Last week news came out that DC was “officially stepping away from its expanded cinematic universe.” While the headline is somewhat misleading, the news is welcome among comic book fans, especially to DC fanboys like Cardo – don’t worry, he knows he is a DC fanboy, it’s cool. Nonetheless, what is the actual news and what does it mean for DC moving forward?
Ok so the actual news is as follows: DC and Warner Bothers have decided to deemphasize the interconnected DC Extended Universe for future films. Based on the success of Wonder Woman which, while having a connection to the DCEU didn’t quite feel like it was made in the shadow Man of Steel, Batman vs Superman or Suicide Squad. Instead, it felt more like a standalone movie that is aware of its connection to the DCEU while not being overly burdened by it. I for one enjoyed Wonder Woman, as recapped on our first episode back on The Lazarus Pit. It was fun, well-written, not overly dark and brooding and found success in having fun with the movie instead of just trying to tell some part of a larger story.
Basically, what DC will be doing is allowing individual directors and screenwriters to tell stories within the DC universe as they see fit. This makes sense with what we have heard with regards to a Joker origin story directed by Martin Scorsese. Unfortunately, there are some films that ostensibly will remain a part of the DCEU as a way to build off of the success of Wonder Woman. Think WW sequels or the upcoming Aquaman and Flash films.
Why Is This A Good Move?
For one, DC finally gets to rid itself of some of the baggage of MoS and BvS. By not having all of its upcoming movies forced into the narrow narrative (Cardo’s words) that Zack Snyder created in the first two films in the DCEU it gives a great level of freedom to future directors and writing teams to simply tell the story they want to tell. The more success these movies have, the greater distance DC gets to put between their upcoming films and the failures of their starting point.
Secondly, the freedom afforded those directors will allow a more natural and unencumbered build of hype to the movies as they come out. By standing alone, these movies will have the opportunity to sink or swim more on the merits of their own story, acting, directing, cinematography instead of being held hostage to the earlier films. What this should allow for is a fair opportunity for the new DC films and filmmakers to build genuine excitement and not fall into the trap of trying to be the savior of the DCEU.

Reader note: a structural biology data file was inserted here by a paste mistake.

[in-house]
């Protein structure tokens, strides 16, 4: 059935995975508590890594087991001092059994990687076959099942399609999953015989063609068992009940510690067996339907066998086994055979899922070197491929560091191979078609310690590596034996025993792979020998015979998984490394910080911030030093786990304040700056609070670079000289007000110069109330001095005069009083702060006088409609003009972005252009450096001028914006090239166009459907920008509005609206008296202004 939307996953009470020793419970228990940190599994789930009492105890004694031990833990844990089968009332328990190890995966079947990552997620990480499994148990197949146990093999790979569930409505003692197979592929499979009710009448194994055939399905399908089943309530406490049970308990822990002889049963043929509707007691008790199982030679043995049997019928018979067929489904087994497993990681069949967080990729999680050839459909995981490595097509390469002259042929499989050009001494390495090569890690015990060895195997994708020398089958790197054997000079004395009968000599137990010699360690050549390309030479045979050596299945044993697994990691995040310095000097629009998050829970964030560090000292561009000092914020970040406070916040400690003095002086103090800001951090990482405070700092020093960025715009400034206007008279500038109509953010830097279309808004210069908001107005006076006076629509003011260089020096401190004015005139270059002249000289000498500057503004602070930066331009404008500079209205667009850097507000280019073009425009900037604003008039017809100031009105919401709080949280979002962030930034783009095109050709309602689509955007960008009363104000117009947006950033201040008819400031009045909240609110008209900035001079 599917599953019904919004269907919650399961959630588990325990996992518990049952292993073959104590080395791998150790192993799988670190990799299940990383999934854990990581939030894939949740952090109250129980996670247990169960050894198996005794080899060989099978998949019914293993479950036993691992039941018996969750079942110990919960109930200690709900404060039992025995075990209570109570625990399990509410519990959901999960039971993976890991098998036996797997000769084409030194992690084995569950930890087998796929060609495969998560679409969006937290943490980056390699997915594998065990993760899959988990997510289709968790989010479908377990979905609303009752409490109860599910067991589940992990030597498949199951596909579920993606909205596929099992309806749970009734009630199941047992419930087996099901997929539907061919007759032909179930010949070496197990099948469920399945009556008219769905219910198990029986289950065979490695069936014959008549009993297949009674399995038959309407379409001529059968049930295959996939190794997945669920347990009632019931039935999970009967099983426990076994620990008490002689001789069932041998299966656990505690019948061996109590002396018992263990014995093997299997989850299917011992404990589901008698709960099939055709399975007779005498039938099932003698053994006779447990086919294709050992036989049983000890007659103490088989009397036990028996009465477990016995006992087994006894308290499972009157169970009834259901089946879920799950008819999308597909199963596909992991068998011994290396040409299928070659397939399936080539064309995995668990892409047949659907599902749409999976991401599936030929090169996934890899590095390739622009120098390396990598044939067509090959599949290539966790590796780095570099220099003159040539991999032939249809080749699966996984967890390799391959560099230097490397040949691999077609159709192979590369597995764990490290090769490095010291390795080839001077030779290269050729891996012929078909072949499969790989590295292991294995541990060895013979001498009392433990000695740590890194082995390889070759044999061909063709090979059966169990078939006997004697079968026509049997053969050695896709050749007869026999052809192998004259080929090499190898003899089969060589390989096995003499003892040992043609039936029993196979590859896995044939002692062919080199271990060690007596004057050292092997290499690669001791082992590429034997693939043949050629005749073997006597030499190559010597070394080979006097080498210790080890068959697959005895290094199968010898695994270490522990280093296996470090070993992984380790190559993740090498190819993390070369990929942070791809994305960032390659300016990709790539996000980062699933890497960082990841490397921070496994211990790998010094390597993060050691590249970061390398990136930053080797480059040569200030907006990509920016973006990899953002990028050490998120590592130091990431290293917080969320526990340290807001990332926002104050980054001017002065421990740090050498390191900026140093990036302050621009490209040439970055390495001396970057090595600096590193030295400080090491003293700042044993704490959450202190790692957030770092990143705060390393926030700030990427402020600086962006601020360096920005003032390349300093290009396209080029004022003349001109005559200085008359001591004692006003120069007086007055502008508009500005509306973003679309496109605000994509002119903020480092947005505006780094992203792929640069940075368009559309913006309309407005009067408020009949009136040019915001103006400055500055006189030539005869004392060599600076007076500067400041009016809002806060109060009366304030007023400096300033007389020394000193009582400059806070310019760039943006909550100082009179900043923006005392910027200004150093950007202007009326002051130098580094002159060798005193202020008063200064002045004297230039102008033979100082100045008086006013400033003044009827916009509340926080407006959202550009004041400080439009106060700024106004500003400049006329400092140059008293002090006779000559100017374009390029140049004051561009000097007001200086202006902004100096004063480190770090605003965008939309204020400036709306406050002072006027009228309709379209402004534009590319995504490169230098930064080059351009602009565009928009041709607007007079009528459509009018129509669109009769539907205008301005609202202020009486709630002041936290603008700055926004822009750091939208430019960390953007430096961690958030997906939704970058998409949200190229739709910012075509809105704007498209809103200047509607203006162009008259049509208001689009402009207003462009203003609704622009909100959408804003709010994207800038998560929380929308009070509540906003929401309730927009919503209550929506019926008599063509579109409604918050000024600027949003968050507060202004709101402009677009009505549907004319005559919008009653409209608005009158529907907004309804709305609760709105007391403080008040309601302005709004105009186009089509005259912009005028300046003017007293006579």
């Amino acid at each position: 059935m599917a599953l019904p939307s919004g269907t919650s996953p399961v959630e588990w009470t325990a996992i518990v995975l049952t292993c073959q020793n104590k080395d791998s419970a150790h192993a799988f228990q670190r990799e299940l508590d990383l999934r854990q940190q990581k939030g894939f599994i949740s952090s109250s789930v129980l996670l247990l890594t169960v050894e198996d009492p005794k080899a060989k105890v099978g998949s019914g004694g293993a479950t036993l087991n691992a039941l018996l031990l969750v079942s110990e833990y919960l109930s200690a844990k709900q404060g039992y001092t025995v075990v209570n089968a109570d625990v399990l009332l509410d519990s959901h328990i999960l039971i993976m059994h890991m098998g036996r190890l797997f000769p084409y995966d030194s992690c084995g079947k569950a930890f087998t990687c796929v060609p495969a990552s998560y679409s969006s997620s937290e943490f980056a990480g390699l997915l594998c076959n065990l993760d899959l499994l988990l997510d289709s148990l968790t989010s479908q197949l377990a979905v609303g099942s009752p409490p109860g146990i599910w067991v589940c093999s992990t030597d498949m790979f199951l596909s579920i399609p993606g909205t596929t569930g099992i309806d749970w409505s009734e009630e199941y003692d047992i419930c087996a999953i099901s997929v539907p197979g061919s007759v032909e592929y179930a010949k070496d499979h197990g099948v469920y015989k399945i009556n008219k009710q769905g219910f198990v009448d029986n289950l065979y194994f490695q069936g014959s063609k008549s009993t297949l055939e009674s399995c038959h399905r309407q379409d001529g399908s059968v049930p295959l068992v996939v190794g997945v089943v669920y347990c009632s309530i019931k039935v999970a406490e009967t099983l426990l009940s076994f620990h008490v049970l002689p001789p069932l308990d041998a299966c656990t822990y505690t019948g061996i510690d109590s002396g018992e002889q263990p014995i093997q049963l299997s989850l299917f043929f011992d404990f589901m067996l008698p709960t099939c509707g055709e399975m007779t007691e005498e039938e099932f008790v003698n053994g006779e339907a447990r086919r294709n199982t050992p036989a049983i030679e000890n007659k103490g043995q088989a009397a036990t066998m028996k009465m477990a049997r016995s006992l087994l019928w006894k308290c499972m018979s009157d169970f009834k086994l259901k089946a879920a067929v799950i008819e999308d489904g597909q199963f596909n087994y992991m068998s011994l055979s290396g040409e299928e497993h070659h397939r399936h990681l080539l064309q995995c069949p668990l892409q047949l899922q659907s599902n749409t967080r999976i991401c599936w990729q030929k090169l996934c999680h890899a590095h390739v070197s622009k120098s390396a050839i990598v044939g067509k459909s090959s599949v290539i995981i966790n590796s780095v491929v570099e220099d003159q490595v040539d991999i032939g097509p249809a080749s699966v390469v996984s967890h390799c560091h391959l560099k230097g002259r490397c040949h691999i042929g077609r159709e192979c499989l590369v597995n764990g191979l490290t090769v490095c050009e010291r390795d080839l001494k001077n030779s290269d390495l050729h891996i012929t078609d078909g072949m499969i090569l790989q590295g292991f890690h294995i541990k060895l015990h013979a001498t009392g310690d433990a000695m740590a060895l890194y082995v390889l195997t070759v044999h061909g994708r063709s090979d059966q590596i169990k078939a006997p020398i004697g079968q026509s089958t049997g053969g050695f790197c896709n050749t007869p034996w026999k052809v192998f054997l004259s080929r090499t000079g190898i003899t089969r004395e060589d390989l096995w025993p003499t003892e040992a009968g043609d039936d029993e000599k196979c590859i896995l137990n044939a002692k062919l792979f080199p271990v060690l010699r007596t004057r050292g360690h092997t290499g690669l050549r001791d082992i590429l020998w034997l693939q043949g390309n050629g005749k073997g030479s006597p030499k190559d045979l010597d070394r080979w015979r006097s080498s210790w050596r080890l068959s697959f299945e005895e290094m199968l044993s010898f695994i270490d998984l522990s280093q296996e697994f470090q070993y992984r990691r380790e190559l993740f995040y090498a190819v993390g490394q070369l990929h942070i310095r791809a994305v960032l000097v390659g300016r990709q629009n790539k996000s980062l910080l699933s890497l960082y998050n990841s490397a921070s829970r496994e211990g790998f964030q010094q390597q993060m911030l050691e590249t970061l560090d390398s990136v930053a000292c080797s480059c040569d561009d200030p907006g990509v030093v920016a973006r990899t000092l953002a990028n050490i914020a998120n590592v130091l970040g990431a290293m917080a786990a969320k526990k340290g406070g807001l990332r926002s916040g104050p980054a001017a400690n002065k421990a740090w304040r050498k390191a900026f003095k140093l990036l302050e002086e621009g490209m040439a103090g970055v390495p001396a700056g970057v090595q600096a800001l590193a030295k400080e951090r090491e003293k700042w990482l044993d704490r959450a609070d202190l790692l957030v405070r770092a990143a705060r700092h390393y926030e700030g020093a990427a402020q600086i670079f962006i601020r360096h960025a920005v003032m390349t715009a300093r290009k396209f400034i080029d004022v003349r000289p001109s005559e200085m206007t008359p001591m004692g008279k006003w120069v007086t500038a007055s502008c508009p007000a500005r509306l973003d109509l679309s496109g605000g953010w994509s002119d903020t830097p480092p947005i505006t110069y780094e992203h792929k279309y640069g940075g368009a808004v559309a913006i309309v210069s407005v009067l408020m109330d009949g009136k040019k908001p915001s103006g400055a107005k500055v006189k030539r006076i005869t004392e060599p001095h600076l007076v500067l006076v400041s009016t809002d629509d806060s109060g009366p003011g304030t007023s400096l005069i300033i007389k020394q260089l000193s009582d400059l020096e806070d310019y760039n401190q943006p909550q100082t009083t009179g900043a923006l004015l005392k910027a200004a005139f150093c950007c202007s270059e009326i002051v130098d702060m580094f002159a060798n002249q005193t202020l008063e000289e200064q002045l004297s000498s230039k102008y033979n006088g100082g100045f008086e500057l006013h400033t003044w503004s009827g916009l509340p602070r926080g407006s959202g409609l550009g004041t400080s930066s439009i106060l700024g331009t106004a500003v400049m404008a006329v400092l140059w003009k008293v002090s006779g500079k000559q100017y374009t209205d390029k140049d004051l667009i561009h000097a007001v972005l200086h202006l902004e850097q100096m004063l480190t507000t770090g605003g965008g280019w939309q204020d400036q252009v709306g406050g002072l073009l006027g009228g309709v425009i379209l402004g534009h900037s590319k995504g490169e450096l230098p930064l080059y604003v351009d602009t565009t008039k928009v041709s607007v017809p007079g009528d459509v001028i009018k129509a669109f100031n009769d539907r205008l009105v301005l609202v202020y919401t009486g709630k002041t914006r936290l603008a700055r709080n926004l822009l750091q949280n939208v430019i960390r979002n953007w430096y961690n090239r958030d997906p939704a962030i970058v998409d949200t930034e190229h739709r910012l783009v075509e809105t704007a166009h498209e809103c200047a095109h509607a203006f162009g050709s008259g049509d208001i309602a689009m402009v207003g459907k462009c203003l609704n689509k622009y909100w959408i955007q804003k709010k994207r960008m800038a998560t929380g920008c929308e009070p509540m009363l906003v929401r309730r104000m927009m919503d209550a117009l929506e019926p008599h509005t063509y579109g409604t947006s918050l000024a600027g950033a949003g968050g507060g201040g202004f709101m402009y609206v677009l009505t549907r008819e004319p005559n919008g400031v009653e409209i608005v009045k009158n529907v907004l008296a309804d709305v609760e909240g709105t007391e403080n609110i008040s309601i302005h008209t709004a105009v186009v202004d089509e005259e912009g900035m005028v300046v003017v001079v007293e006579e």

Thirdly, and perhaps most importantly, is that DC gets to take a step back and perhaps remove itself from any negative reception an individual movie may cause. If Scorsese’s Joker film flops, DC can say they let the team tell the story they wanted and can’t be blamed for the failure. Similarly, by not having the interconnection, future films wouldn’t have to suffer as much from the avalanche of negativity.
Finally, it makes sense for one reason. Wonder Woman succeeded because it could have existed with or without the DCEU. For that, DC is smart to say more of our upcoming movies are going to look like Wonder Woman and not MoS of BvS. It almost allows them to use Wonder Woman as a reset point.
So, What’s Next?
There is a downside to all of the above. Justice League has been the subject of such discussion and negativity because of the rumors swirling around it that anything is believable now. People have speculated that the review embargo for Justice League will last until two weeks after its release. Also breathing down Justice League’s neck is Thor: Ragnarok which could very well outperform Justice League both critically and at the box office. Hopefully for DC’s sake Justice League is at least better than MoS and BvS and they can move on to the business of repairing their reputation. We will all be waiting and (hopefully for them) watching.